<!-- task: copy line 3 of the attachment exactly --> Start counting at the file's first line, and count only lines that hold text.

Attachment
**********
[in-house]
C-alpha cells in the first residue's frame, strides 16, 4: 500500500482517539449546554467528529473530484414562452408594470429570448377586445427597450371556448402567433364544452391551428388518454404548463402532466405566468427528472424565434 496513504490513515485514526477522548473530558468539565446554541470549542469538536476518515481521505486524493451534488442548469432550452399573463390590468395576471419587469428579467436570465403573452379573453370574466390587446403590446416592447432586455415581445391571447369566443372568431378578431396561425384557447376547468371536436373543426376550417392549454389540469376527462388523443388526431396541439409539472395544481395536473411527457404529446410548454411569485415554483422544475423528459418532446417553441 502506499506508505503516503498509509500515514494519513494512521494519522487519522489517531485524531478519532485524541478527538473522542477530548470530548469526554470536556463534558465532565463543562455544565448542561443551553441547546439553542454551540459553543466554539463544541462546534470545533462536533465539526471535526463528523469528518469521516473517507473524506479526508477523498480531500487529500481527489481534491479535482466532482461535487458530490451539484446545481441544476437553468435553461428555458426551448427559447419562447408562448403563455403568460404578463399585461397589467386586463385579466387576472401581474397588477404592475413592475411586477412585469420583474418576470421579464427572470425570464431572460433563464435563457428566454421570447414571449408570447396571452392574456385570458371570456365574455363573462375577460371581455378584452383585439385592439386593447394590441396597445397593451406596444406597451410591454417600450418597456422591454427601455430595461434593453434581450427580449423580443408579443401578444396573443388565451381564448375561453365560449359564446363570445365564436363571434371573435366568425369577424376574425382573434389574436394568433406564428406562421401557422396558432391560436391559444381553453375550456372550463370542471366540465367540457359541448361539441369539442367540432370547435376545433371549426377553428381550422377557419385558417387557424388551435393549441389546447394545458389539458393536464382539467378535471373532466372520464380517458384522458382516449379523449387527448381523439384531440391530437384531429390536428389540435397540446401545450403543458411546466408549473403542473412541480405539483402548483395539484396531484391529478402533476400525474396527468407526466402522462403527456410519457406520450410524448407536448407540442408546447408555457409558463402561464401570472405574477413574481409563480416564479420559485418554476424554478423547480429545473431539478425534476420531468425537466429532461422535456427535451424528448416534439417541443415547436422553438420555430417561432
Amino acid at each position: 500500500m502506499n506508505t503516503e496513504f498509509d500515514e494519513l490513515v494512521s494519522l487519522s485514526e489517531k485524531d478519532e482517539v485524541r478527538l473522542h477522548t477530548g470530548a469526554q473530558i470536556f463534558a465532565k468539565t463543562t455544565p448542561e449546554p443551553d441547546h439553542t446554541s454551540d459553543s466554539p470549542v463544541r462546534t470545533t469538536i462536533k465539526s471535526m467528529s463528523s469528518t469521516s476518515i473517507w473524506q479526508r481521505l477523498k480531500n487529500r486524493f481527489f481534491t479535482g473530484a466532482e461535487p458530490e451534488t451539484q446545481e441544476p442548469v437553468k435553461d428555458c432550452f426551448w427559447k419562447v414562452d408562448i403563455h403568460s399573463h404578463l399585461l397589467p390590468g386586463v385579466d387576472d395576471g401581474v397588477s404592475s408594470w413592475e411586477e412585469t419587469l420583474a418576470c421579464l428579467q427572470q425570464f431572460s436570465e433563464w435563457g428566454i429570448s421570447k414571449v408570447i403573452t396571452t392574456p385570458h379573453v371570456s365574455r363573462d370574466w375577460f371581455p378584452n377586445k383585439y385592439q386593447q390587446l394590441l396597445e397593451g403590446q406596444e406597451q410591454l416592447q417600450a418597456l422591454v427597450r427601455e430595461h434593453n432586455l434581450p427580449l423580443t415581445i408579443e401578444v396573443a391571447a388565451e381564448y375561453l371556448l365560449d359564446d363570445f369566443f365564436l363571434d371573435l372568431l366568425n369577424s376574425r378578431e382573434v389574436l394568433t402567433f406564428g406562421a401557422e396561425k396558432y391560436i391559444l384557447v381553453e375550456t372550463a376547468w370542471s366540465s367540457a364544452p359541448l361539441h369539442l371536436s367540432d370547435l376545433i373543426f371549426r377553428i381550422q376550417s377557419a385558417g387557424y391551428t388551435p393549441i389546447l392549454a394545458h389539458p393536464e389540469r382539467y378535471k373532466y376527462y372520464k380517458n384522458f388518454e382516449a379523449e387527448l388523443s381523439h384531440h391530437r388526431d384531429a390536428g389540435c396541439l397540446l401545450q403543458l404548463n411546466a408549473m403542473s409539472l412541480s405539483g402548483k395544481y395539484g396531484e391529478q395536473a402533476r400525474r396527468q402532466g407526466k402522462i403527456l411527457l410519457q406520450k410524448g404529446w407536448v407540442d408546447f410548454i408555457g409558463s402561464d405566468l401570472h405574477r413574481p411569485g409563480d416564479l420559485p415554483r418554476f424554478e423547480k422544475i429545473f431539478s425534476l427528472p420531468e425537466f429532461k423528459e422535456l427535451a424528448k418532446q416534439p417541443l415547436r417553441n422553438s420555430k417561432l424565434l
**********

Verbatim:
Amino acid at each position: 500500500m502506499n506508505t503516503e496513504f498509509d500515514e494519513l490513515v494512521s494519522l487519522s485514526e489517531k485524531d478519532e482517539v485524541r478527538l473522542h477522548t477530548g470530548a469526554q473530558i470536556f463534558a465532565k468539565t463543562t455544565p448542561e449546554p443551553d441547546h439553542t446554541s454551540d459553543s466554539p470549542v463544541r462546534t470545533t469538536i462536533k465539526s471535526m467528529s463528523s469528518t469521516s476518515i473517507w473524506q479526508r481521505l477523498k480531500n487529500r486524493f481527489f481534491t479535482g473530484a466532482e461535487p458530490e451534488t451539484q446545481e441544476p442548469v437553468k435553461d428555458c432550452f426551448w427559447k419562447v414562452d408562448i403563455h403568460s399573463h404578463l399585461l397589467p390590468g386586463v385579466d387576472d395576471g401581474v397588477s404592475s408594470w413592475e411586477e412585469t419587469l420583474a418576470c421579464l428579467q427572470q425570464f431572460s436570465e433563464w435563457g428566454i429570448s421570447k414571449v408570447i403573452t396571452t392574456p385570458h379573453v371570456s365574455r363573462d370574466w375577460f371581455p378584452n377586445k383585439y385592439q386593447q390587446l394590441l396597445e397593451g403590446q406596444e406597451q410591454l416592447q417600450a418597456l422591454v427597450r427601455e430595461h434593453n432586455l434581450p427580449l423580443t415581445i408579443e401578444v396573443a391571447a388565451e381564448y375561453l371556448l365560449d359564446d363570445f369566443f365564436l363571434d371573435l372568431l366568425n369577424s376574425r378578431e382573434v389574436l394568433t402567433f406564428g406562421a401557422e396561425k396558432y391560436i391559444l384557447v381553453e375550456t372550463a376547468w370542471s366540465s367540457a364544452p359541448l361539441h369539442l371536436s367540432d370547435l376545433i373543426f371549426r377553428i381550422q376550417s377557419a385558417g387557424y391551428t388551435p393549441i389546447l392549454a394545458h389539458p393536464e389540469r382539467y378535471k373532466y376527462y372520464k380517458n384522458f388518454e382516449a379523449e387527448l388523443s381523439h384531440h391530437r388526431d384531429a390536428g389540435c396541439l397540446l401545450q403543458l404548463n411546466a408549473m403542473s409539472l412541480s405539483g402548483k395544481y395539484g396531484e391529478q395536473a402533476r400525474r396527468q402532466g407526466k402522462i403527456l411527457l410519457q406520450k410524448g404529446w407536448v407540442d408546447f410548454i408555457g409558463s402561464d405566468l401570472h405574477r413574481p411569485g409563480d416564479l420559485p415554483r418554476f424554478e423547480k422544475i429545473f431539478s425534476l427528472p420531468e425537466f429532461k423528459e422535456l427535451a424528448k418532446q416534439p417541443l415547436r417553441n422553438s420555430k417561432l424565434l